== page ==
Actually, the construction cranes should have been standing on the property at the new horse market long ago.

But the new construction of the six-storey office building called Paulihaus, the future joint headquarters of the urban planning company STEG, the transport planners from Argus, the real estate company Hamburg Team and the advertising agency Pahnke Markenmacherei, is stuck. 


Where the building is to be built, there is now a single-storey brick building with the Indian Maharaja restaurant.

The city of Hamburg, which wants to pass the space on to the company consortium, wanted to get rid of the restaurant operator Kathrin Guthmann via its rental company Sprinkenhof by giving notice.

But Guthmann felt unjustly expelled and took legal action against a premature termination of the rental agreement.

The Hamburg district court gave the restaurant operator the right and declared the termination to be unlawful.

The case is now with the Higher Regional Court.


At a hearing at the end of August, the public learned of a date that usually remains hidden: the Commission for Land Management is due to decide this week whether the urban property will be leased to the Paulihaus consortium.

The commission, which decides on the allocation of urban land, usually does not publish its agenda in order to remain free from interference.

In the case of the Maharaja property, it should also decide whether the area should go to the three companies without tendering - i.e. by direct award. 

If the public sector refrains from tendering a property, it must provide a comprehensible reason for this.

In this case, the city justifies the direct award by stating that two of the four companies involved are entitled to economic development.

In 2016, the city had already certified the advertising agency Pahnke Markenmacherei that it was eligible for funding.

"The proposal to integrate Pahnke came from Hamburg's economic development agency, as it was known that Pahnke was looking for new space for further growth," says Regine Jorzick, who speaks for the Paulihaus consortium.

"It was a good fit because the company was already based in the district." 

This move pissed off the opponents of the Paulihaus office building.

"Why couldn't the existing building users or craftsmen or initiatives from the district who really need it apply for the property?" Asks Mario Bloem, urban planner and part of the St. Pauli Code Jetzt initiative.

The advertising agency allegedly threatened to go to Berlin if they couldn't find any new, larger rooms near their current location in the Schanzenviertel.

"We think that's an advance," said Bloem.

"It's not about local companies that want to stay here - the main beneficiary of the new building and business development is a big player from Berlin."

In fact, the advertising agency Pahnke Markenmacherei not only works predominantly for the confectionery group Storck from Berlin - 65 percent of the agency is owned by the Berlin-based Storck managing director and billionaire Axel Oberwelland.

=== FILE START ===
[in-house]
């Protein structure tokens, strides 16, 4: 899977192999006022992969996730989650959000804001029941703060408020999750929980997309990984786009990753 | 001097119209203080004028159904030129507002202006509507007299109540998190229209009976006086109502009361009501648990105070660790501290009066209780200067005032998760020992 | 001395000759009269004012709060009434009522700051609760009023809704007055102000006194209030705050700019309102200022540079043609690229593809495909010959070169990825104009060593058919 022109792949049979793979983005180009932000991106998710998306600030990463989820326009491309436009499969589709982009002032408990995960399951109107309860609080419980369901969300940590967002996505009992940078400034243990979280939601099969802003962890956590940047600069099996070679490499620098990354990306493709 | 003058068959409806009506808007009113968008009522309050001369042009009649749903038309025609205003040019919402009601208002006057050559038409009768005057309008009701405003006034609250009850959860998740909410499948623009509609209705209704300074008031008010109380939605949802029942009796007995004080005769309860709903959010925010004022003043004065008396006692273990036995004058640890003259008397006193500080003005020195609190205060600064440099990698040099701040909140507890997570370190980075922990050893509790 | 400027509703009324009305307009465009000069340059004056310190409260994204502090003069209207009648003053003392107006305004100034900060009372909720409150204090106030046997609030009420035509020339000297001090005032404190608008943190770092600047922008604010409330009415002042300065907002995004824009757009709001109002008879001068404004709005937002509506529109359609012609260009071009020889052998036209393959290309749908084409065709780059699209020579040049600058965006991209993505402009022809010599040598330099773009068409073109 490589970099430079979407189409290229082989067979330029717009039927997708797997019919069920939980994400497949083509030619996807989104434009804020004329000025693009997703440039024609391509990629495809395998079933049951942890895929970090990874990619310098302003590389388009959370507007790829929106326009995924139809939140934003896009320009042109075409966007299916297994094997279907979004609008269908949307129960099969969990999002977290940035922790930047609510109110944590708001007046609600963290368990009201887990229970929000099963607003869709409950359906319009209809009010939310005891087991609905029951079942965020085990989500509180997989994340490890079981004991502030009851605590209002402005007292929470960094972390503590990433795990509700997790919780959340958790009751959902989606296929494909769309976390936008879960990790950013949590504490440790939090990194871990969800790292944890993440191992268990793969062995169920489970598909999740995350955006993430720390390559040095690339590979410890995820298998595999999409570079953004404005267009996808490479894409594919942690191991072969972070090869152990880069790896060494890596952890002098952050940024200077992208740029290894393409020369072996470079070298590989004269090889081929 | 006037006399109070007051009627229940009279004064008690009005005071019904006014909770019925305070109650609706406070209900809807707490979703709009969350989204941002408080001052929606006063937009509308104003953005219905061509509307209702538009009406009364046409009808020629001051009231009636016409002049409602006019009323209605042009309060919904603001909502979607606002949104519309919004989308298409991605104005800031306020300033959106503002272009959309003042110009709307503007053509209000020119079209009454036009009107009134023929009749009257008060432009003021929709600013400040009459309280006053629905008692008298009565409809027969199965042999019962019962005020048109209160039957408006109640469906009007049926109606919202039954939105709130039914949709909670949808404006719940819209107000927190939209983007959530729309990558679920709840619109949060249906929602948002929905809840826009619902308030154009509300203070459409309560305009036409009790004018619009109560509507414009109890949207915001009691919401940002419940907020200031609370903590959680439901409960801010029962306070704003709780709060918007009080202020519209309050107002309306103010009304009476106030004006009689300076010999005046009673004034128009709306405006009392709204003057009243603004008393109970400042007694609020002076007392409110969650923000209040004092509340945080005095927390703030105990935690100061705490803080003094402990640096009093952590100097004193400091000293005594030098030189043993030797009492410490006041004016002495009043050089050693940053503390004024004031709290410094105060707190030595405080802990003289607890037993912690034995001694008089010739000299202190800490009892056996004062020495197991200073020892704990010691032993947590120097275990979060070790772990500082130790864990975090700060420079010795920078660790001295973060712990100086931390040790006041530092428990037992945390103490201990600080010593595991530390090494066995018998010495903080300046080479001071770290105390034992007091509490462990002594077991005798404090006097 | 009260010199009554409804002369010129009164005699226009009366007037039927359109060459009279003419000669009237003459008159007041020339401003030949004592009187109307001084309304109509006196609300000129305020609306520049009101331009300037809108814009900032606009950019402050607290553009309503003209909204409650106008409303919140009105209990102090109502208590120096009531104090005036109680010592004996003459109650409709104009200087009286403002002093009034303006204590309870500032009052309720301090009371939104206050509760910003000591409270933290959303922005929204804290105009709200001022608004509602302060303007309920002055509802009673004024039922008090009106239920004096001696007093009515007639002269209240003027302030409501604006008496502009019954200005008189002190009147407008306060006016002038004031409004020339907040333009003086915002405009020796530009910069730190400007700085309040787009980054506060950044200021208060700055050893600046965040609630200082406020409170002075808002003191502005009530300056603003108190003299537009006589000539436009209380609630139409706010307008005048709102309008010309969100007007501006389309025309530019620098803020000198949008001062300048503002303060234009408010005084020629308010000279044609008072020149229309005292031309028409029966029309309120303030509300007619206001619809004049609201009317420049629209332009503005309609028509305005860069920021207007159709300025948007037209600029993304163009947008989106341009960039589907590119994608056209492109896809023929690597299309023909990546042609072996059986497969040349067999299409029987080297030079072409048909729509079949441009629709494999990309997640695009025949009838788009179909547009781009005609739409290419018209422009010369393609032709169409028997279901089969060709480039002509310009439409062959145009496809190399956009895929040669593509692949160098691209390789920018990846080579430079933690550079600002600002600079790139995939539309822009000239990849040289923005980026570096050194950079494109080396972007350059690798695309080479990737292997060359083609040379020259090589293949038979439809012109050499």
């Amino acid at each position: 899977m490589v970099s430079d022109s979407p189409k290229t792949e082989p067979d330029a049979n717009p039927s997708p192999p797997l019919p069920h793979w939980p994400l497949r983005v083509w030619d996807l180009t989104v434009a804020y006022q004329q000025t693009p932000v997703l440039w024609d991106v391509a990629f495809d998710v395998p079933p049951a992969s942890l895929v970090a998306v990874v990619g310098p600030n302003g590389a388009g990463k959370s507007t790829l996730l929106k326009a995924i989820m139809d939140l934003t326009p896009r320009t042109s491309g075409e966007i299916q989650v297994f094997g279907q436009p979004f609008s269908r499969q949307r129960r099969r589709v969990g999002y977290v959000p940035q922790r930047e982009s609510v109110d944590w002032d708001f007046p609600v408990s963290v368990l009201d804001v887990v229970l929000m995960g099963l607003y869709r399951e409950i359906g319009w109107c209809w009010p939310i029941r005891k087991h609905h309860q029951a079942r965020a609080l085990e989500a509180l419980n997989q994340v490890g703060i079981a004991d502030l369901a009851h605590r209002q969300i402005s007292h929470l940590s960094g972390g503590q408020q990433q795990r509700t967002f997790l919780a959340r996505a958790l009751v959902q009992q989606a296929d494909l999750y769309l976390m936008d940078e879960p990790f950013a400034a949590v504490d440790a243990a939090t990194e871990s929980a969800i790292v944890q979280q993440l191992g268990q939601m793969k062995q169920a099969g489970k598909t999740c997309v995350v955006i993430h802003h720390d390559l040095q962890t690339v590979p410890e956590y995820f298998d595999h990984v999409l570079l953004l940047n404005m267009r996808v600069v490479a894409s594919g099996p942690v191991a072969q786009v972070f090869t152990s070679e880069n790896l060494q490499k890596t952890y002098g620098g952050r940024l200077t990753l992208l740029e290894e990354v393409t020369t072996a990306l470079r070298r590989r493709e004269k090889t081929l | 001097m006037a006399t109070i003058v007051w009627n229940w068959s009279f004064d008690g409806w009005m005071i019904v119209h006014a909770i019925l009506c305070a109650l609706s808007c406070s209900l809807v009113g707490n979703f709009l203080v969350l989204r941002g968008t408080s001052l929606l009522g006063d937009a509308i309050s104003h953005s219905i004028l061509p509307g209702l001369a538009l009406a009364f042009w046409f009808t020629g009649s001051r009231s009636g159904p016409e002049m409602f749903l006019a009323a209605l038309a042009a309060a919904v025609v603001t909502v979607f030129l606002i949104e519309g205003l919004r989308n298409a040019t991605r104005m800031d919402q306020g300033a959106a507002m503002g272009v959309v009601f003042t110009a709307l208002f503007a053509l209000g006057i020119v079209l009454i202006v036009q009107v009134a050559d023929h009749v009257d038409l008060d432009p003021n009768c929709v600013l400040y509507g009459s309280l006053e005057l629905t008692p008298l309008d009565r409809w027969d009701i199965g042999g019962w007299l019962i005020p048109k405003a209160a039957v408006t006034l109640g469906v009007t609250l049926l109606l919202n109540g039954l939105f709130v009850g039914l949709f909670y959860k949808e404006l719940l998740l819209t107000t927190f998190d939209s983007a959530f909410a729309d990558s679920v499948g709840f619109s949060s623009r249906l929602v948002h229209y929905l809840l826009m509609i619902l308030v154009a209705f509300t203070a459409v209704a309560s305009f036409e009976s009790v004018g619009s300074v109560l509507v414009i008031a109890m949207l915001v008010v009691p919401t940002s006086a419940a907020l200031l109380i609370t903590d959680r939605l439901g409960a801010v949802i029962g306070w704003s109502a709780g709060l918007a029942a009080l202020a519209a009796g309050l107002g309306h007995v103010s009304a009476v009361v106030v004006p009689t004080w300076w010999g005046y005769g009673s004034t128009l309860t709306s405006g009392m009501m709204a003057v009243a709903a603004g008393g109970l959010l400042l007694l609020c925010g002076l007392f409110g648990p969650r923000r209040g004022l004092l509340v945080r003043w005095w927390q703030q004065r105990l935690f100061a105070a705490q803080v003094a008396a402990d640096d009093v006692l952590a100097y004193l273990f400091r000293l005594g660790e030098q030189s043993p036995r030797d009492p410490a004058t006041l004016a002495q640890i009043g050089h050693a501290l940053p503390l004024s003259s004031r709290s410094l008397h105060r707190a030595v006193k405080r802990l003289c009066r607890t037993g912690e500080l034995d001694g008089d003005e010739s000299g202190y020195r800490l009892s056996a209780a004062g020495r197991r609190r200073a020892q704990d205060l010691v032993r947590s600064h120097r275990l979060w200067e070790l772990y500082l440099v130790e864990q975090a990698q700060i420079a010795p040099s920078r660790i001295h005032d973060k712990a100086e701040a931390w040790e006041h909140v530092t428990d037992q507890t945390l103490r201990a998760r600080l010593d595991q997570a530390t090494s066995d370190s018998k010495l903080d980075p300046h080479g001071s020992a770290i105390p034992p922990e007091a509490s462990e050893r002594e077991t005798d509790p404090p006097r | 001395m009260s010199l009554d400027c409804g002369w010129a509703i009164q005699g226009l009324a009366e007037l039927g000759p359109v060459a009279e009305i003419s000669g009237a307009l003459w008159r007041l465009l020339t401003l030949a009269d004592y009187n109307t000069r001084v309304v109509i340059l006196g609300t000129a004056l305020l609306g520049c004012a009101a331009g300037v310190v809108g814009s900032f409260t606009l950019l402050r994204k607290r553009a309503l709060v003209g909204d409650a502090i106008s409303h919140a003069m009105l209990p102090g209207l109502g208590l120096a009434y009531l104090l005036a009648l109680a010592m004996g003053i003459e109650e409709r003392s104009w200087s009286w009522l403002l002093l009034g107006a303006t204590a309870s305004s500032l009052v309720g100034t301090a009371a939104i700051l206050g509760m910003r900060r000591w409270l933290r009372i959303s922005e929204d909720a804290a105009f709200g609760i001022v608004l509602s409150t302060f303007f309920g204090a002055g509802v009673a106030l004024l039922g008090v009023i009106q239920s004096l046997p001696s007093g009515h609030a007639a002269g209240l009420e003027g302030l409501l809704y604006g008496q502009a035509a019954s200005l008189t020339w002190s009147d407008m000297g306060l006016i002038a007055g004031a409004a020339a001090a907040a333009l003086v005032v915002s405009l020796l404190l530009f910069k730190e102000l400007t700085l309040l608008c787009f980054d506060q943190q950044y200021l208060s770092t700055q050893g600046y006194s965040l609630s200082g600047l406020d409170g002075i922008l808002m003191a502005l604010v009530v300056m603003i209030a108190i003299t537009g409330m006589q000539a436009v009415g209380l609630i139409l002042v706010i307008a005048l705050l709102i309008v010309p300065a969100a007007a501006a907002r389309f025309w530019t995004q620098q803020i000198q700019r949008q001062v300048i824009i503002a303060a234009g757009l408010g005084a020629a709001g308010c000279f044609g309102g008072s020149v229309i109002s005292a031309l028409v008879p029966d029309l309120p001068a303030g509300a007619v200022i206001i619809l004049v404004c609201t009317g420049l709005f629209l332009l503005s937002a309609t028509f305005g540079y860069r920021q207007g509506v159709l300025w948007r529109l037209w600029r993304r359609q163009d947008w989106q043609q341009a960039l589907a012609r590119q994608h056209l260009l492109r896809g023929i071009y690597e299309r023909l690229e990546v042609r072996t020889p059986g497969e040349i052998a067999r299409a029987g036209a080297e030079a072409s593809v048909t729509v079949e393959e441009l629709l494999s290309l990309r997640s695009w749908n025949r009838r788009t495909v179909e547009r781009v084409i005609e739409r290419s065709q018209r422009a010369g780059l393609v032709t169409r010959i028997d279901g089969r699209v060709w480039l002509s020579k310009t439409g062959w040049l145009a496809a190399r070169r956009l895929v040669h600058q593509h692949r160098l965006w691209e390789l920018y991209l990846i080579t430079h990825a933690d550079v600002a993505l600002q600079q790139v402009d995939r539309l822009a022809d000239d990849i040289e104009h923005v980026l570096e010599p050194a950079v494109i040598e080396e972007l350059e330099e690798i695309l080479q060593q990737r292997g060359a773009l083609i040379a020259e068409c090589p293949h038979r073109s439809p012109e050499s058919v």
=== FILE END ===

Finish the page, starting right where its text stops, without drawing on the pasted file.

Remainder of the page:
Oberwelland would also have a stake of more than 25 percent in the Paulihaus as the largest shareholder.

A Berlin billionaire - an economic development case in Hamburg?

"When it comes to economic development, you automatically think of subsidies and need. But this is not the case," says Andreas Köpke of the city's Hamburg Invest.

"It's about whether the city sells or leases a piece of land. This only happens if the positive effects defined for Hamburg are achieved. So it doesn't matter whether one of the parties is a billionaire."

In her fight against displacement, Maharaja operator Kathrin Guthmann has now applied to become an economic aid case in order to be able to stay at her location.

It was before the regional court, of all places, that she found out about the rejection of this application.

At the court hearing, Guthmann complains, a Sprinkenhof representative argued that the restaurant had no future at this location - and this was based, among other things, on the fact that Hamburg Invest had rejected the Maharaja's request.

How could it be, according to Guthmann in a letter to the soil commission that ZEIT has, that the Sprinkenhof has "information that is clearly outside its area of ​​responsibility or its field of activity as a commercial space landlord"?

Hamburg Invest guarantees that no information has been passed on in this regard.


The tax authorities, which had also received the application, stated that they were in "close substantive exchange" with the Sprinkenhof in connection with the legal proceedings and that it was a lawyer from the city who argued that the restaurant's application had no prospect for success.

On September 25, the higher regional court decides in the dispute between Maharaja and Sprinkenhof whether the special termination was not legal.

The Paulihaus consortium now assumes that the cult child's lease will come to an end when the lease expires at the latest and that construction can then begin - albeit with a delay of over two years.